Many elderly California residents have individuals who handle their finances for them. Many times older individuals have difficulties dealing with the public in general, and many are actually incapable of handling their own financial affairs.
This creates a real potential problem, as it allows unscrupulous characters an opportunity to mismanage financial affairs with very few prying eyes seeing. This situation can be tempting even for those who are not criminally minded, but mismanagement of funds for another individual is indeed against the law. And there are a few signs that may indicate this is happening.
Minimal bank accounts
Many people hold their savings in a separate account from their actual checking account. Checking account balances being low are not necessarily a sign of abuse, but dwindling savings may be a sure sign.
It is important for all individuals who have a fiduciary responsibility to a primary elder to be able to account for where all money came from and where it goes, and also why it was spent. Any discrepancies can be signs of financial elder abuse by a conservator or a trustee.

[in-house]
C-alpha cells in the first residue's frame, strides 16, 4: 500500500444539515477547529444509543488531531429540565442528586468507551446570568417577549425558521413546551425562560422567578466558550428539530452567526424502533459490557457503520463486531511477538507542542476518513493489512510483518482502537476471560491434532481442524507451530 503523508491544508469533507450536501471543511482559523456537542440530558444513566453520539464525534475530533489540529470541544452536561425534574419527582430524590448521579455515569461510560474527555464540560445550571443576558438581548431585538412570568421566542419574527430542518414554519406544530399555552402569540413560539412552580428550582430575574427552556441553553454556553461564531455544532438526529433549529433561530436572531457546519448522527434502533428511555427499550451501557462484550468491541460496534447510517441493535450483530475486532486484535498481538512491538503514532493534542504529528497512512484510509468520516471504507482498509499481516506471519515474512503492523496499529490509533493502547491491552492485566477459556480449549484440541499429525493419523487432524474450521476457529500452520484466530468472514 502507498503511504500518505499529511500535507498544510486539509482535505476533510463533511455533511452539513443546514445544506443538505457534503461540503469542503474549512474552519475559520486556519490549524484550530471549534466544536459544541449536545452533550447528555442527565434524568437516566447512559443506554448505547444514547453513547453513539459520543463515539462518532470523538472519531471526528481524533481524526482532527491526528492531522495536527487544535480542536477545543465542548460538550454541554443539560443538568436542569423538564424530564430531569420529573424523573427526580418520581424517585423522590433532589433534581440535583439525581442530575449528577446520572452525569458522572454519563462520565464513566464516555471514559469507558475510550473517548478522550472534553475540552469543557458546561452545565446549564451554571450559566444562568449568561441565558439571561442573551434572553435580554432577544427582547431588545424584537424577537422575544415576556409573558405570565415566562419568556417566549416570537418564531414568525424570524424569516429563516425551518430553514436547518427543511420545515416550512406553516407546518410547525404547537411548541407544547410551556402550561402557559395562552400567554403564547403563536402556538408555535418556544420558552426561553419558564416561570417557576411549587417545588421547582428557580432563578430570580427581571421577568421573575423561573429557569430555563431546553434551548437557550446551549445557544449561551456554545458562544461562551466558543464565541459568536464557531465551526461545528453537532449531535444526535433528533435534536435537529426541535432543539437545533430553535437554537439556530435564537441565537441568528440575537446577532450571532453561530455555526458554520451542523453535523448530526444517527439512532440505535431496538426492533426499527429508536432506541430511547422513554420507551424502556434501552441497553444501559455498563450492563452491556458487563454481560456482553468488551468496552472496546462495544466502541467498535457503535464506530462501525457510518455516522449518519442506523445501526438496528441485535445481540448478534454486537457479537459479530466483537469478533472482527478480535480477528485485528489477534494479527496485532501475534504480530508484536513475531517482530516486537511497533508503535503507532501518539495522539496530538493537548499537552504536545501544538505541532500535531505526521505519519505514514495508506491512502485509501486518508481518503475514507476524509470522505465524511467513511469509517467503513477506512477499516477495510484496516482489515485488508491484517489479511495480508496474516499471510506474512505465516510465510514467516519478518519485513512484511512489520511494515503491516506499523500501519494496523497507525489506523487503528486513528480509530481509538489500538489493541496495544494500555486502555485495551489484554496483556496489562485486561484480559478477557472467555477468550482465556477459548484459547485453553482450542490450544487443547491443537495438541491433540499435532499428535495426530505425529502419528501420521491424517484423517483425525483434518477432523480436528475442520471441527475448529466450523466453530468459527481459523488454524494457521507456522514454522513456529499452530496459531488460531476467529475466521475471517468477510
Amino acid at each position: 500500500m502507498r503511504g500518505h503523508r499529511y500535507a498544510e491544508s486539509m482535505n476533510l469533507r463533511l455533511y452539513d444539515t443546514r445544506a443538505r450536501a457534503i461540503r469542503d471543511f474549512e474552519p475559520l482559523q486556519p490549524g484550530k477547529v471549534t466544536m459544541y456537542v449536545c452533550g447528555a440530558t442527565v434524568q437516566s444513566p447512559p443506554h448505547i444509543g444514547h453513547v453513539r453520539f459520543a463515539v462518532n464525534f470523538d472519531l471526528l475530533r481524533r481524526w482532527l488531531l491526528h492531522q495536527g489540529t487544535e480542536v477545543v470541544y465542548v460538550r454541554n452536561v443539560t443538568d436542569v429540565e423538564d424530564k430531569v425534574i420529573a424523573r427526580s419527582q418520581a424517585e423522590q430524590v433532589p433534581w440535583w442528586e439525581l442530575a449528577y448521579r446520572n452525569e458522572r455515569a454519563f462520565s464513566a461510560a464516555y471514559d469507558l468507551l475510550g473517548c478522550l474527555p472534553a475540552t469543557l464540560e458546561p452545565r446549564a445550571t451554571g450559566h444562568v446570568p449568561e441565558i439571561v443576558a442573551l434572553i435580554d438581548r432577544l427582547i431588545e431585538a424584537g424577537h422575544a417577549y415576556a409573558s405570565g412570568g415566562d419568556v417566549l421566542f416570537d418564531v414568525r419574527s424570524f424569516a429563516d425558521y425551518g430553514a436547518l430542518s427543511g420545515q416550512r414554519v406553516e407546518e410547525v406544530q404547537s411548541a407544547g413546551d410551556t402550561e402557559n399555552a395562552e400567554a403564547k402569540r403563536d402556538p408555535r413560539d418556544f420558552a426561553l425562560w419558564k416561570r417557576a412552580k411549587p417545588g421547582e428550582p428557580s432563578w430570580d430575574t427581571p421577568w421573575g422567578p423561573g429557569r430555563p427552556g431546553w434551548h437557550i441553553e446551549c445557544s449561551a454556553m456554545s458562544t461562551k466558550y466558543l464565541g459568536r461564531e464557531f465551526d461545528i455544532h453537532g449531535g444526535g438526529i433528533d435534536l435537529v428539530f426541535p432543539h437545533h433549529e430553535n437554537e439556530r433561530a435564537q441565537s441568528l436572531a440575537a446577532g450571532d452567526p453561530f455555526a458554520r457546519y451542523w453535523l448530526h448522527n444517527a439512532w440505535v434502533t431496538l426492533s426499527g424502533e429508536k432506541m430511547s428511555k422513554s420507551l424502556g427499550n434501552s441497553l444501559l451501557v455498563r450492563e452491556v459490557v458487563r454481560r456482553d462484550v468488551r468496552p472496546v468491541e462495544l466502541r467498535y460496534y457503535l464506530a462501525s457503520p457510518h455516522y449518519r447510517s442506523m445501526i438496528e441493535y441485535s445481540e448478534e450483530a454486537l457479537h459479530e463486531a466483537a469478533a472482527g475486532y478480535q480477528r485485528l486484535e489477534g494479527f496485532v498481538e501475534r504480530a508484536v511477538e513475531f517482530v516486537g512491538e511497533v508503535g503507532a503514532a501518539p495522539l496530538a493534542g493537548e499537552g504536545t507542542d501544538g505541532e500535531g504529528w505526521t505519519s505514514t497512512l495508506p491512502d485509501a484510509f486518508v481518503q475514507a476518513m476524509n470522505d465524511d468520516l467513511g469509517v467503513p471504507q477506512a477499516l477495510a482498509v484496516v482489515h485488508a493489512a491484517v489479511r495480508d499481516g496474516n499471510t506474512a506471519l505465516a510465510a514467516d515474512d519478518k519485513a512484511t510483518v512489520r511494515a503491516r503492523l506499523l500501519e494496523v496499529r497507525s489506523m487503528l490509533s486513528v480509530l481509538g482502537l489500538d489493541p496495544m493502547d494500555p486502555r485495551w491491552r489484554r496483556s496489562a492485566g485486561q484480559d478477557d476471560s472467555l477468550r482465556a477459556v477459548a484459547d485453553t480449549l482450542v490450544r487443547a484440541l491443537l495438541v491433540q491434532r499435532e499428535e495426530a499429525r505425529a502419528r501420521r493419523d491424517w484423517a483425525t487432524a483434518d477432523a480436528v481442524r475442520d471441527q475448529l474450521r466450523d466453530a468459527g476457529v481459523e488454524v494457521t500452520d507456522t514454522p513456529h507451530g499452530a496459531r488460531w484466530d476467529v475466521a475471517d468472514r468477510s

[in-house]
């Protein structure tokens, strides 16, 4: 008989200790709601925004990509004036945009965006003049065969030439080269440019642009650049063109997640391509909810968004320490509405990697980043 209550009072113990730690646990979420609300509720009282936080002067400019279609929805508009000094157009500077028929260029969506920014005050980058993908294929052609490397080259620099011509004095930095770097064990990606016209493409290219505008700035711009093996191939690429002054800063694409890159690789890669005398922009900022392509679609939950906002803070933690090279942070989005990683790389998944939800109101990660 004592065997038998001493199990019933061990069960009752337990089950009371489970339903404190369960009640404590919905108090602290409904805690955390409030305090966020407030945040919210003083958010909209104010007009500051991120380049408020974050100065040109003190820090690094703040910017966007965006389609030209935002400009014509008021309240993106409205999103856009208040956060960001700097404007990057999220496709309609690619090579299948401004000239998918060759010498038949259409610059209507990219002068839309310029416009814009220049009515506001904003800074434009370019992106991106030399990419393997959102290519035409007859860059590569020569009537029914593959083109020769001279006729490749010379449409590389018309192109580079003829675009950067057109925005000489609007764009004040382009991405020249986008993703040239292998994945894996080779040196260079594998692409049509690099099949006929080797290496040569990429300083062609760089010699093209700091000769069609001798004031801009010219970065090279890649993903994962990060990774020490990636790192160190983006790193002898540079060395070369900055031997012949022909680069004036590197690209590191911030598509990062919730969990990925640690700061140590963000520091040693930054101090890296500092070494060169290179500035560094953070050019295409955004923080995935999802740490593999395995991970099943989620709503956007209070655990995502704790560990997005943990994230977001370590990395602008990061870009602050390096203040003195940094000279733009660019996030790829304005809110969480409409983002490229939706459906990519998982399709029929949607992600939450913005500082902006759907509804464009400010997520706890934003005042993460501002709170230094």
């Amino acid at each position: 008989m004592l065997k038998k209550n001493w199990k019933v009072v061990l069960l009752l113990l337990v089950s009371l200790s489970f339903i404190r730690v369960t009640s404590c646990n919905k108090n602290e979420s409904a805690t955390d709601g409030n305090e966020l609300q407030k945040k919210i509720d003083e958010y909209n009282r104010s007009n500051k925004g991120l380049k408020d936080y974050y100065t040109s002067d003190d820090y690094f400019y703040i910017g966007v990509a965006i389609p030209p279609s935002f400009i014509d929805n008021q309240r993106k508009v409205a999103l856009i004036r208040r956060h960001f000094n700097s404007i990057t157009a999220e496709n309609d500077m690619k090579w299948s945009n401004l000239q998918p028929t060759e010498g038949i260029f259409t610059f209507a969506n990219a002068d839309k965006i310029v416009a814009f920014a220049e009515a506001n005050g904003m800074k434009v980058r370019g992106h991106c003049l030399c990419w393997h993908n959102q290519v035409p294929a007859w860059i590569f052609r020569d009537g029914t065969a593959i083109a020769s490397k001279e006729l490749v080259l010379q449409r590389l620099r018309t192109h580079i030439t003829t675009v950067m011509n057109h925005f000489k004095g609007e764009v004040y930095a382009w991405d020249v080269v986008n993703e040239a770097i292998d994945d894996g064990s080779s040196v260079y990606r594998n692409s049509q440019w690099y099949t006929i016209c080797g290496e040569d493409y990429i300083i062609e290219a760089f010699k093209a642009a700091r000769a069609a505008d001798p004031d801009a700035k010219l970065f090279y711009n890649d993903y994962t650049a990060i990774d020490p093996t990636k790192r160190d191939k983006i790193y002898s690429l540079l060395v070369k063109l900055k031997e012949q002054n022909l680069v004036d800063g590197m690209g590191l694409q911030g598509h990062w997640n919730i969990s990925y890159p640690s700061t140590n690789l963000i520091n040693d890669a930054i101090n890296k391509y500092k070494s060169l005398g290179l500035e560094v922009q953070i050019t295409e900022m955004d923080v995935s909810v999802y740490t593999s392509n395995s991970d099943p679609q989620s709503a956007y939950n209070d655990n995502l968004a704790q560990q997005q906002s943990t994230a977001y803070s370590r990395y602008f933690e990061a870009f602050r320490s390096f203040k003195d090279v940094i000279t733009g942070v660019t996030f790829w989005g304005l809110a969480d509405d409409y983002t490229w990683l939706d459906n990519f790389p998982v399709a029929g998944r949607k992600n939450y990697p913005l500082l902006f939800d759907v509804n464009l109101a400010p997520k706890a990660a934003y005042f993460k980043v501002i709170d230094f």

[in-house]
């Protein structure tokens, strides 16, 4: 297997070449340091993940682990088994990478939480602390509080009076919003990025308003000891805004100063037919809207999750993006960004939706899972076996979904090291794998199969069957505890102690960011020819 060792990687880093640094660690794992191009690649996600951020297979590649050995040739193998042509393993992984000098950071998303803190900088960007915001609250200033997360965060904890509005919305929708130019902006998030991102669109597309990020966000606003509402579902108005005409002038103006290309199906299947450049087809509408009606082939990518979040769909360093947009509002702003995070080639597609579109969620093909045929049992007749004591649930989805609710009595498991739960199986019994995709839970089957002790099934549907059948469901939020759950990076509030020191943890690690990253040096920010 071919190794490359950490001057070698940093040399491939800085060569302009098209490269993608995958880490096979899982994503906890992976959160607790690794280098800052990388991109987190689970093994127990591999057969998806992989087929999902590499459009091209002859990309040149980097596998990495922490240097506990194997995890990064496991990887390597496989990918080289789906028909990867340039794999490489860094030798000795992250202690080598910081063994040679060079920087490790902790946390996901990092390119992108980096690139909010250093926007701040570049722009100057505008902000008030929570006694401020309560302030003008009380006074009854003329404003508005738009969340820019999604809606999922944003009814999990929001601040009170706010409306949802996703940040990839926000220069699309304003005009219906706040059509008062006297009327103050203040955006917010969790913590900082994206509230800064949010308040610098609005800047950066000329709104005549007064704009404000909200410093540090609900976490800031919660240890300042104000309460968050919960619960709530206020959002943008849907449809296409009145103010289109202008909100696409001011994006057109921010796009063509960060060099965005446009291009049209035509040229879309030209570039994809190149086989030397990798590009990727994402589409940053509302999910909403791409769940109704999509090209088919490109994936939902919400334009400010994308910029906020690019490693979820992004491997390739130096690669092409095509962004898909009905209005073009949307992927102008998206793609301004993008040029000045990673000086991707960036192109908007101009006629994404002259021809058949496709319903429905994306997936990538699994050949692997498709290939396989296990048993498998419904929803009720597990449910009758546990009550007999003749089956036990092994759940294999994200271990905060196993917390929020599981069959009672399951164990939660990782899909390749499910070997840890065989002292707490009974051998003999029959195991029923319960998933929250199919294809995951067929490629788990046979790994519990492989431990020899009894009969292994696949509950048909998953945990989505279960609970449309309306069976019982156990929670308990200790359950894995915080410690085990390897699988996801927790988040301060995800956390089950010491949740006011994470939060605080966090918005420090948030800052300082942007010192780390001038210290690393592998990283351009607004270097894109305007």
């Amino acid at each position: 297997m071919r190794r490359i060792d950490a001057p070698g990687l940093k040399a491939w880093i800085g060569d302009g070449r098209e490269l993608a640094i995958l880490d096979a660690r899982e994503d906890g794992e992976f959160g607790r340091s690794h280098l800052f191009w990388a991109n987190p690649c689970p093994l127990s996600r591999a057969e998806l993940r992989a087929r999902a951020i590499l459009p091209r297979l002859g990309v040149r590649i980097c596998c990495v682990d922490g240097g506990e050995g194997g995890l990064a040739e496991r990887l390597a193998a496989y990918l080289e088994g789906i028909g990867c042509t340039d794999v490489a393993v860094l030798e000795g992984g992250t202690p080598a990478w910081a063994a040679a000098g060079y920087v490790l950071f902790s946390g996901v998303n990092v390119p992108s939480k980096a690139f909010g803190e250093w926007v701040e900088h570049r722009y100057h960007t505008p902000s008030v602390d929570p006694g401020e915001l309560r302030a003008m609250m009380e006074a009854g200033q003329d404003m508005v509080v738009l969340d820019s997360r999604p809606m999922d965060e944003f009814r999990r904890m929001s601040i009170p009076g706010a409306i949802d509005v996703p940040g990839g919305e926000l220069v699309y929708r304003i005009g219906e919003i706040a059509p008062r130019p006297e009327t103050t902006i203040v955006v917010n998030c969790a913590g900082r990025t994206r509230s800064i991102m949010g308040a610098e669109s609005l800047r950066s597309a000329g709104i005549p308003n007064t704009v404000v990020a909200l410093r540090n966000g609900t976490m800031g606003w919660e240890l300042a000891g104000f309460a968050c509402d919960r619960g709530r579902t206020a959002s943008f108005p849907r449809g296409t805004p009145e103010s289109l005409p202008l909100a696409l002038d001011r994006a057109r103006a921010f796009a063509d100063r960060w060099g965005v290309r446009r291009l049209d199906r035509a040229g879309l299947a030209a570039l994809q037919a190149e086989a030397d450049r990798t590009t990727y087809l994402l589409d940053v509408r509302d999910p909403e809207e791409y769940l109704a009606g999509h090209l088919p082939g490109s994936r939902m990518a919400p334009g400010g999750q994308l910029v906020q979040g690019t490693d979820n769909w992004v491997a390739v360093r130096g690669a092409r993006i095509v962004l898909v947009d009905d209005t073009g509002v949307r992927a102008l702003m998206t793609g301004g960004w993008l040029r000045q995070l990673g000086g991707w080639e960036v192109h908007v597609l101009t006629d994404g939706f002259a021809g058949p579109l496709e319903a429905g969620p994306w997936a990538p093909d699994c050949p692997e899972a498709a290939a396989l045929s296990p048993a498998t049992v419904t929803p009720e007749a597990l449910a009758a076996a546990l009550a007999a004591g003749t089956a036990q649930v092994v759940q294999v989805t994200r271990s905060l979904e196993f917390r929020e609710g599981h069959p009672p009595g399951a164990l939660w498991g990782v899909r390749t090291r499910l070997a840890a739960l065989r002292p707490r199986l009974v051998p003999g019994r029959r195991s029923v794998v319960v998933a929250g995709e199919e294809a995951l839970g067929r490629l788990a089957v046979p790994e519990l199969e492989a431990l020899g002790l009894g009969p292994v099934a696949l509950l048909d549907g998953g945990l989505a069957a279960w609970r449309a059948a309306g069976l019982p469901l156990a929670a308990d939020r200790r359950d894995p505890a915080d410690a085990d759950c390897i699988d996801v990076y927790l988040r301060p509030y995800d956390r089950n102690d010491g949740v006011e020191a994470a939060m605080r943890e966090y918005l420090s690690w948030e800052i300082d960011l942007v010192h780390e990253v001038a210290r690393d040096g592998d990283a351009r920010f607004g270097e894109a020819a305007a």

Many elderly individuals have also built a history of good credit that can be tempting for those who lack that status. Access to personal information such as a Social Security number can entice some individuals to use the information in establishing accounts with telemarketers and the like for goods and services under the primary elder account holders identity. Being left footing a bill or being held liable in other forms can be a sure sign of elder abuse in many instances.
These are just a couple of issues that many elders face with their finances when having other people handling their personal affairs. All California residents should be on the lookout when financial abuse may be happening to their loved ones.